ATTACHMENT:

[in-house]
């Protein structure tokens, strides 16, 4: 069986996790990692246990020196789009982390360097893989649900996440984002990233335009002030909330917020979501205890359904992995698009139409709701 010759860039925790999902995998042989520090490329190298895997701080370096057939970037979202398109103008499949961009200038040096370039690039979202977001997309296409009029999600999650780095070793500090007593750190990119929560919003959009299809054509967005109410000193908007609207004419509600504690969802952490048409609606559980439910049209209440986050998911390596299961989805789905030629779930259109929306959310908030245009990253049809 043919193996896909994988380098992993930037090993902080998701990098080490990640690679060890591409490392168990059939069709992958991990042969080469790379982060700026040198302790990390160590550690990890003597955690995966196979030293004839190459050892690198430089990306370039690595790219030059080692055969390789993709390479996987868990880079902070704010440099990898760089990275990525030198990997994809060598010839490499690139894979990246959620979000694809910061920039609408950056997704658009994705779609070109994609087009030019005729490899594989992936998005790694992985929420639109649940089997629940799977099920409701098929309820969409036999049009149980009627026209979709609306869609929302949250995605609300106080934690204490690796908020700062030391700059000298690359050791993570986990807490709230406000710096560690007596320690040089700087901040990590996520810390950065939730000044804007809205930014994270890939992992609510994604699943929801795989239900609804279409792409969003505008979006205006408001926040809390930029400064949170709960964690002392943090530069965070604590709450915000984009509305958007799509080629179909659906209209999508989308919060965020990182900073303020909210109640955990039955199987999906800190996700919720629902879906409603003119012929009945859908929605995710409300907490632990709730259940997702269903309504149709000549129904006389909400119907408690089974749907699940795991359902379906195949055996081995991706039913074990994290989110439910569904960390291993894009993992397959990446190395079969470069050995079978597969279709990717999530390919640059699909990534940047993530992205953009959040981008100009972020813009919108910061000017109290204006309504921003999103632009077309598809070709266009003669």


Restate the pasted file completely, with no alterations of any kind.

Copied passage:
[in-house]
């Protein structure tokens, strides 16, 4: 069986996790990692246990020196789009982390360097893989649900996440984002990233335009002030909330917020979501205890359904992995698009139409709701 010759860039925790999902995998042989520090490329190298895997701080370096057939970037979202398109103008499949961009200038040096370039690039979202977001997309296409009029999600999650780095070793500090007593750190990119929560919003959009299809054509967005109410000193908007609207004419509600504690969802952490048409609606559980439910049209209440986050998911390596299961989805789905030629779930259109929306959310908030245009990253049809 043919193996896909994988380098992993930037090993902080998701990098080490990640690679060890591409490392168990059939069709992958991990042969080469790379982060700026040198302790990390160590550690990890003597955690995966196979030293004839190459050892690198430089990306370039690595790219030059080692055969390789993709390479996987868990880079902070704010440099990898760089990275990525030198990997994809060598010839490499690139894979990246959620979000694809910061920039609408950056997704658009994705779609070109994609087009030019005729490899594989992936998005790694992985929420639109649940089997629940799977099920409701098929309820969409036999049009149980009627026209979709609306869609929302949250995605609300106080934690204490690796908020700062030391700059000298690359050791993570986990807490709230406000710096560690007596320690040089700087901040990590996520810390950065939730000044804007809205930014994270890939992992609510994604699943929801795989239900609804279409792409969003505008979006205006408001926040809390930029400064949170709960964690002392943090530069965070604590709450915000984009509305958007799509080629179909659906209209999508989308919060965020990182900073303020909210109640955990039955199987999906800190996700919720629902879906409603003119012929009945859908929605995710409300907490632990709730259940997702269903309504149709000549129904006389909400119907408690089974749907699940795991359902379906195949055996081995991706039913074990994290989110439910569904960390291993894009993992397959990446190395079969470069050995079978597969279709990717999530390919640059699909990534940047993530992205953009959040981008100009972020813009919108910061000017109290204006309504921003999103632009077309598809070709266009003669």